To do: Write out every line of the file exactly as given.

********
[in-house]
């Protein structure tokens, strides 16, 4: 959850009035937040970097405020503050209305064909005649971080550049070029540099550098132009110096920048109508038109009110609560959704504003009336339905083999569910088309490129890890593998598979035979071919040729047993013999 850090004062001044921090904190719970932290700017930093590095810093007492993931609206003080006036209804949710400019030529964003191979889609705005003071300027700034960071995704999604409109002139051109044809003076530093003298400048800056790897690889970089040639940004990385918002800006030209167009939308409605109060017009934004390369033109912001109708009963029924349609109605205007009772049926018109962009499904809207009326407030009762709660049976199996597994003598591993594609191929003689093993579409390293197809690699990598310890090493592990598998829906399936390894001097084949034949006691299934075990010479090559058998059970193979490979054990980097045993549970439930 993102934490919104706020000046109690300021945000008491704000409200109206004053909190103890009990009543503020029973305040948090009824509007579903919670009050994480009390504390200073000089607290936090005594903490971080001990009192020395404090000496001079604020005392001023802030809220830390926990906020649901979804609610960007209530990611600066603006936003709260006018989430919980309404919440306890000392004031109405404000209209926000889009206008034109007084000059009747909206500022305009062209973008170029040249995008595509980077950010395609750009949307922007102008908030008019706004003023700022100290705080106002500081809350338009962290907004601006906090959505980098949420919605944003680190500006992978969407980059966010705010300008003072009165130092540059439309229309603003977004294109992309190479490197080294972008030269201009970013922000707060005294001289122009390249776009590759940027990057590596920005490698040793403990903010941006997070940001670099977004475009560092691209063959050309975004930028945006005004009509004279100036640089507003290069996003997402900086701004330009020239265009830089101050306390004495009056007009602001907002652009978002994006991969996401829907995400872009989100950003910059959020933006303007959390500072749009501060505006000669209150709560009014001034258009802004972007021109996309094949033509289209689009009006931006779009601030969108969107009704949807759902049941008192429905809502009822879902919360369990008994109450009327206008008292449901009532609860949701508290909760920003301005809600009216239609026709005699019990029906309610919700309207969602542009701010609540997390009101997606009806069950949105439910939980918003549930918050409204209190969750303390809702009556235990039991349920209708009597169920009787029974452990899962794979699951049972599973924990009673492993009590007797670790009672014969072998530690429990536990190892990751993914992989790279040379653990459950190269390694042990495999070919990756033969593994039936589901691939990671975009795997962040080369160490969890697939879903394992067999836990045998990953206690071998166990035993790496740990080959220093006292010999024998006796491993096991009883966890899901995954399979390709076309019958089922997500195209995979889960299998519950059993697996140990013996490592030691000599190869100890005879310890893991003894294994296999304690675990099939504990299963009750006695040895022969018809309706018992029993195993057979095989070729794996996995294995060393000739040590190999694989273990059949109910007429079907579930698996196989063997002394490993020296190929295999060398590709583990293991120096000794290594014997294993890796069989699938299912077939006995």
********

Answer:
[in-house]
């Protein structure tokens, strides 16, 4: 959850009035937040970097405020503050209305064909005649971080550049070029540099550098132009110096920048109508038109009110609560959704504003009336339905083999569910088309490129890890593998598979035979071919040729047993013999 850090004062001044921090904190719970932290700017930093590095810093007492993931609206003080006036209804949710400019030529964003191979889609705005003071300027700034960071995704999604409109002139051109044809003076530093003298400048800056790897690889970089040639940004990385918002800006030209167009939308409605109060017009934004390369033109912001109708009963029924349609109605205007009772049926018109962009499904809207009326407030009762709660049976199996597994003598591993594609191929003689093993579409390293197809690699990598310890090493592990598998829906399936390894001097084949034949006691299934075990010479090559058998059970193979490979054990980097045993549970439930 993102934490919104706020000046109690300021945000008491704000409200109206004053909190103890009990009543503020029973305040948090009824509007579903919670009050994480009390504390200073000089607290936090005594903490971080001990009192020395404090000496001079604020005392001023802030809220830390926990906020649901979804609610960007209530990611600066603006936003709260006018989430919980309404919440306890000392004031109405404000209209926000889009206008034109007084000059009747909206500022305009062209973008170029040249995008595509980077950010395609750009949307922007102008908030008019706004003023700022100290705080106002500081809350338009962290907004601006906090959505980098949420919605944003680190500006992978969407980059966010705010300008003072009165130092540059439309229309603003977004294109992309190479490197080294972008030269201009970013922000707060005294001289122009390249776009590759940027990057590596920005490698040793403990903010941006997070940001670099977004475009560092691209063959050309975004930028945006005004009509004279100036640089507003290069996003997402900086701004330009020239265009830089101050306390004495009056007009602001907002652009978002994006991969996401829907995400872009989100950003910059959020933006303007959390500072749009501060505006000669209150709560009014001034258009802004972007021109996309094949033509289209689009009006931006779009601030969108969107009704949807759902049941008192429905809502009822879902919360369990008994109450009327206008008292449901009532609860949701508290909760920003301005809600009216239609026709005699019990029906309610919700309207969602542009701010609540997390009101997606009806069950949105439910939980918003549930918050409204209190969750303390809702009556235990039991349920209708009597169920009787029974452990899962794979699951049972599973924990009673492993009590007797670790009672014969072998530690429990536990190892990751993914992989790279040379653990459950190269390694042990495999070919990756033969593994039936589901691939990671975009795997962040080369160490969890697939879903394992067999836990045998990953206690071998166990035993790496740990080959220093006292010999024998006796491993096991009883966890899901995954399979390709076309019958089922997500195209995979889960299998519950059993697996140990013996490592030691000599190869100890005879310890893991003894294994296999304690675990099939504990299963009750006695040895022969018809309706018992029993195993057979095989070729794996996995294995060393000739040590190999694989273990059949109910007429079907579930698996196989063997002394490993020296190929295999060398590709583990293991120096000794290594014997294993890796069989699938299912077939006995």